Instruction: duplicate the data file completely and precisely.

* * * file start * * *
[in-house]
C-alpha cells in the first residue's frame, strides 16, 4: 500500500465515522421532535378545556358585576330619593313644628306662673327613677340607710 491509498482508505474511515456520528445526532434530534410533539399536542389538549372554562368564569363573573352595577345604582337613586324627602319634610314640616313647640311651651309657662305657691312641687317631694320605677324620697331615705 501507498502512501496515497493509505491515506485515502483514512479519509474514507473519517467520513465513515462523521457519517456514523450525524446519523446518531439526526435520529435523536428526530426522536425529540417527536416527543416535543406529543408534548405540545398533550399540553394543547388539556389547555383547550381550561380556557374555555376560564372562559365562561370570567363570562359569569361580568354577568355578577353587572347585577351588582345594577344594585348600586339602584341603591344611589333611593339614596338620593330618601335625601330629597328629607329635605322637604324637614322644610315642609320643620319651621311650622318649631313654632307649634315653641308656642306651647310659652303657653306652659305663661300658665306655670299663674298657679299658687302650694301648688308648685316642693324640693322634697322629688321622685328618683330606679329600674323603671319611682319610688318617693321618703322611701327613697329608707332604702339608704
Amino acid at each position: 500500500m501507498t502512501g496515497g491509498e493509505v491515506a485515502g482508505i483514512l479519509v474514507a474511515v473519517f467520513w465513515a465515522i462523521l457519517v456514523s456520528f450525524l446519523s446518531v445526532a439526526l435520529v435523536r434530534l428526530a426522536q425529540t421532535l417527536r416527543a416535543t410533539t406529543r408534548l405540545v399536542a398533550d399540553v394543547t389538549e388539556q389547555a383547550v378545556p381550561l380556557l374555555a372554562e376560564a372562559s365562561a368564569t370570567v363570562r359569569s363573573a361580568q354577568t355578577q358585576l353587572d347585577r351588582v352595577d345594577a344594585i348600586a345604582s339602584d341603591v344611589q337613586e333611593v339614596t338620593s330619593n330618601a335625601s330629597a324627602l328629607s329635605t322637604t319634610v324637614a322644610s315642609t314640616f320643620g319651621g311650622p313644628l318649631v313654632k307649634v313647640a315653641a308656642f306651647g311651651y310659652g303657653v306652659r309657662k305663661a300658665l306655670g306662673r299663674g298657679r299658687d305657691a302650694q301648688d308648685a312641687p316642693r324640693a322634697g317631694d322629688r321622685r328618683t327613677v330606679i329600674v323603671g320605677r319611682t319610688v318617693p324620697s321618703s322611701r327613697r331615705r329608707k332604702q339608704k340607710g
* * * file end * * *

[in-house]
C-alpha cells in the first residue's frame, strides 16, 4: 500500500465515522421532535378545556358585576330619593313644628306662673327613677340607710 491509498482508505474511515456520528445526532434530534410533539399536542389538549372554562368564569363573573352595577345604582337613586324627602319634610314640616313647640311651651309657662305657691312641687317631694320605677324620697331615705 501507498502512501496515497493509505491515506485515502483514512479519509474514507473519517467520513465513515462523521457519517456514523450525524446519523446518531439526526435520529435523536428526530426522536425529540417527536416527543416535543406529543408534548405540545398533550399540553394543547388539556389547555383547550381550561380556557374555555376560564372562559365562561370570567363570562359569569361580568354577568355578577353587572347585577351588582345594577344594585348600586339602584341603591344611589333611593339614596338620593330618601335625601330629597328629607329635605322637604324637614322644610315642609320643620319651621311650622318649631313654632307649634315653641308656642306651647310659652303657653306652659305663661300658665306655670299663674298657679299658687302650694301648688308648685316642693324640693322634697322629688321622685328618683330606679329600674323603671319611682319610688318617693321618703322611701327613697329608707332604702339608704
Amino acid at each position: 500500500m501507498t502512501g496515497g491509498e493509505v491515506a485515502g482508505i483514512l479519509v474514507a474511515v473519517f467520513w465513515a465515522i462523521l457519517v456514523s456520528f450525524l446519523s446518531v445526532a439526526l435520529v435523536r434530534l428526530a426522536q425529540t421532535l417527536r416527543a416535543t410533539t406529543r408534548l405540545v399536542a398533550d399540553v394543547t389538549e388539556q389547555a383547550v378545556p381550561l380556557l374555555a372554562e376560564a372562559s365562561a368564569t370570567v363570562r359569569s363573573a361580568q354577568t355578577q358585576l353587572d347585577r351588582v352595577d345594577a344594585i348600586a345604582s339602584d341603591v344611589q337613586e333611593v339614596t338620593s330619593n330618601a335625601s330629597a324627602l328629607s329635605t322637604t319634610v324637614a322644610s315642609t314640616f320643620g319651621g311650622p313644628l318649631v313654632k307649634v313647640a315653641a308656642f306651647g311651651y310659652g303657653v306652659r309657662k305663661a300658665l306655670g306662673r299663674g298657679r299658687d305657691a302650694q301648688d308648685a312641687p316642693r324640693a322634697g317631694d322629688r321622685r328618683t327613677v330606679i329600674v323603671g320605677r319611682t319610688v318617693p324620697s321618703s322611701r327613697r331615705r329608707k332604702q339608704k340607710g